Ten years ago, the U.K. derived almost 30% of its energy from coal alone (not counting other fossil fuels). Today, that number has shrunk to only 3% as the country is already on track to generate roughly half of its power from renewable energy sources in 2019. According to The Guardian, “The electricity system reached a second record this week after racking up 1,838 coal-free hours for this year, breaking a record set across the whole of 2018 in a little over six months.” This is the equivalent of preventing 5 million tons of carbon dioxide emissions from entering the atmosphere.
The move is historically significant as coal has played a huge role in British history, powering the center of the Industrial Revolution. However, by the 1950s, coal smog and related public health issues were reaching crisis levels, prompting the U.K.’s Clean Air Act of 1956. Since then, coal production and use has rapidly declined, initially largely by natural gas, with the most rapid drops occurring over the last decade.
Coal is “fast becoming the fossil of our energy system and it will soon be consigned to the history books,” Chris Skidmore MP, the U.K. interim energy minister, said.
The government has also recently announced a £2.6 billion Offshore Wind Sector Deal that with the goal of having over one-third of the U.K.’s power generated by wind turbines alone by 2030.
Growing concern about climate change overall has helped to motivate this shift, however, global energy companies are recognizing that green energy is actually good for business. National Grid, an international power company that operates in the U.S. and the U.K, has been a major partner in Great Britain’s decarbonization effort. In addition to committing to transition away from fossil fuels for environmental reasons, the company highlights how the ability of wind turbines, for example, to generate excess energy allows nations to import and export clean energy.
“By 2030, National Grid will have at least six interconnectors operating in Britain, through which 90 per cent of electricity imported will be from zero carbon sources,” a National Grid report reads. “Even sooner, by 2025, National Grid’s interconnectors will provide enough energy to power eight million homes via zero carbon sources.” These interconnectors are massive, undersea cables that physically connect Great Britain with other countries. In this case, Norway has been a hugely successful clean energy exporter, dubbed “Europe’s green battery,” for its massive hydroelectric power sector.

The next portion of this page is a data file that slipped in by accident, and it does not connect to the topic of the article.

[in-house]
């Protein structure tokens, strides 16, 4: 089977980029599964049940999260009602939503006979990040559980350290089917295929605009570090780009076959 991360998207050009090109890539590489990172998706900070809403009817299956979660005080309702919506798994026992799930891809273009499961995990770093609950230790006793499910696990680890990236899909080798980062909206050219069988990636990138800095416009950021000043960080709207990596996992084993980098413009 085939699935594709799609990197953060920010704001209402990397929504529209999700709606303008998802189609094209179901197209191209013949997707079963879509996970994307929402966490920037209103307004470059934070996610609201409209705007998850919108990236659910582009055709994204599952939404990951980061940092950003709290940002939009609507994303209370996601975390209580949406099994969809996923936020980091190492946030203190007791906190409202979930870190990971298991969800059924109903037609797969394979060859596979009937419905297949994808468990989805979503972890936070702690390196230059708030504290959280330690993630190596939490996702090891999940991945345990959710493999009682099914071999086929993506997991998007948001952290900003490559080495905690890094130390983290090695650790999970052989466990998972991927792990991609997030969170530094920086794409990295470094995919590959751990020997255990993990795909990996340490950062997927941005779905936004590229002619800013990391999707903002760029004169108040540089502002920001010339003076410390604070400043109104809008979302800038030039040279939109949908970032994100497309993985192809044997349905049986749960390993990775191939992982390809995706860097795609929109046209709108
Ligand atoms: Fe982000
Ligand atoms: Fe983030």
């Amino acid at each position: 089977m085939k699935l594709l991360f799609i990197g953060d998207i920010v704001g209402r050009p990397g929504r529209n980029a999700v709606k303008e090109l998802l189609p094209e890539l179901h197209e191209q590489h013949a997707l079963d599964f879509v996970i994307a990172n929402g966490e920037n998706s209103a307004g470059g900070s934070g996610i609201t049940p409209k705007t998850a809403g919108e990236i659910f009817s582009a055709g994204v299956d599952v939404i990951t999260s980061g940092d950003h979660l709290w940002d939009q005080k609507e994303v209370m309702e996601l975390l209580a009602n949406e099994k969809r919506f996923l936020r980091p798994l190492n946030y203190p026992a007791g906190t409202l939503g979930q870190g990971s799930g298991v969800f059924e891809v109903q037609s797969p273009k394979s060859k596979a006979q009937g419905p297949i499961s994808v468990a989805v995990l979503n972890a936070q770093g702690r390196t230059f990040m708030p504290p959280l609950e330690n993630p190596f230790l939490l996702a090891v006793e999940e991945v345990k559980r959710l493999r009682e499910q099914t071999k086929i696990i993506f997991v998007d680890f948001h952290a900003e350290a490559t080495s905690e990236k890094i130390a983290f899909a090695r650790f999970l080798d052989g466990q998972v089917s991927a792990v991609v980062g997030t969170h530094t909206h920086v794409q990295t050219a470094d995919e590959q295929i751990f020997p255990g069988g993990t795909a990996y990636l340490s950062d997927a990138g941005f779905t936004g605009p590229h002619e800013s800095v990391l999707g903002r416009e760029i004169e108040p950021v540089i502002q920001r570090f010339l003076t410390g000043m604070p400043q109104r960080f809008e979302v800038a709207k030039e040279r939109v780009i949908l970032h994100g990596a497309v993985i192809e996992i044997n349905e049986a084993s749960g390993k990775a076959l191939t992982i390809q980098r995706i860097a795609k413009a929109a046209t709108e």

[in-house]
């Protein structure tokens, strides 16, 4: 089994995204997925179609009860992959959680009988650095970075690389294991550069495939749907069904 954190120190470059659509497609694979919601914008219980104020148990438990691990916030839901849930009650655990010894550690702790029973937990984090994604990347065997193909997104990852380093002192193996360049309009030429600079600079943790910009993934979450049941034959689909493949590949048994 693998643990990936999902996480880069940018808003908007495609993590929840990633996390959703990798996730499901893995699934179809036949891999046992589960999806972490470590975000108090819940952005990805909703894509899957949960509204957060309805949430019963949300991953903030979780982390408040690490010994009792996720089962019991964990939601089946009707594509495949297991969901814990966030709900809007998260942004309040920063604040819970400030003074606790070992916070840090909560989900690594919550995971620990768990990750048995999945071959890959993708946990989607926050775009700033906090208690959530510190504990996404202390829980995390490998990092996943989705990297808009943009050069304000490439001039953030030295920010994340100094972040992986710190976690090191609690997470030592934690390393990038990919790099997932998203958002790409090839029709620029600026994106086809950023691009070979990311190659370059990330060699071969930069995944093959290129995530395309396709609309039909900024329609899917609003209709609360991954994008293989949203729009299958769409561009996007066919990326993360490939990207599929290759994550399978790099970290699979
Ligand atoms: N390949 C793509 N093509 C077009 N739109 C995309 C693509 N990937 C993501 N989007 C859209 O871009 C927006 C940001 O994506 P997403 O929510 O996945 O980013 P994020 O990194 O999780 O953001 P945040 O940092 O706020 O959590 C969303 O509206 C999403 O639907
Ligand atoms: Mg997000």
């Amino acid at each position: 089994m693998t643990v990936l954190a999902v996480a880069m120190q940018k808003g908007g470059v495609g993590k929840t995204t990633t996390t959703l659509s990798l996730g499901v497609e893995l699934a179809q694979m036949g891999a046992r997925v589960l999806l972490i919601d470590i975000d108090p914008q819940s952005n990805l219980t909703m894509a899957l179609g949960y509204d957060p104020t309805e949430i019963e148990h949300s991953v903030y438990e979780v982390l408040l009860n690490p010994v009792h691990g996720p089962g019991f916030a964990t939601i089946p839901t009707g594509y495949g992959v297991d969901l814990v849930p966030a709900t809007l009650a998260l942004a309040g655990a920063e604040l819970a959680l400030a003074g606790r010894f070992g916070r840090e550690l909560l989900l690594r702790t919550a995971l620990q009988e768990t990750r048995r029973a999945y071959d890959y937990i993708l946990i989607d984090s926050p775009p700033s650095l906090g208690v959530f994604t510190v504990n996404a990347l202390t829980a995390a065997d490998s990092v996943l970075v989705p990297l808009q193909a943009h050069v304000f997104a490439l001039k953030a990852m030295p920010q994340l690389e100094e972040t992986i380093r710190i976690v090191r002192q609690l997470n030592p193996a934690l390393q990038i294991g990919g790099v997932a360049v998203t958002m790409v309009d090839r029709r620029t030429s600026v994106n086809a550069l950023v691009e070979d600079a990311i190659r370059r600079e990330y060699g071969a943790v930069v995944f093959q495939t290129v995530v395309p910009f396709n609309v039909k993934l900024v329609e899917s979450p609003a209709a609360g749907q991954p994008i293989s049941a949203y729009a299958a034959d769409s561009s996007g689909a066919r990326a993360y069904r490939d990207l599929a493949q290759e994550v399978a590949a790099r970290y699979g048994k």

Perhaps unsurprisingly, Britain’s mining community has been less than supportive of these changes. In 2013, a Conservative junior energy minister was fired for proposing an initiative to bring back coal and guarantee its role in Britain’s energy mix, and in more recent Brexit debates, Britain’s rust-belt has been staunchly pro-Leave, blaming the EU’s sustainability provisions for the decline of their livelihoods.
That said, supporters of the clean energy sector have cited its potential to create jobs as a means of winning over private and corporate skeptics alike. Wind turbines, solar panels, and electric vehicles still require manufacturing industries, which is why proponents of U.K. legislation to transition away from fossil fuels have included a green jobs pledge similar to the Green New Deal and other state-level sustainability commitments in the U.S., to include jobs and support to the communities that have been affected by the decline of the fossil fuel industry.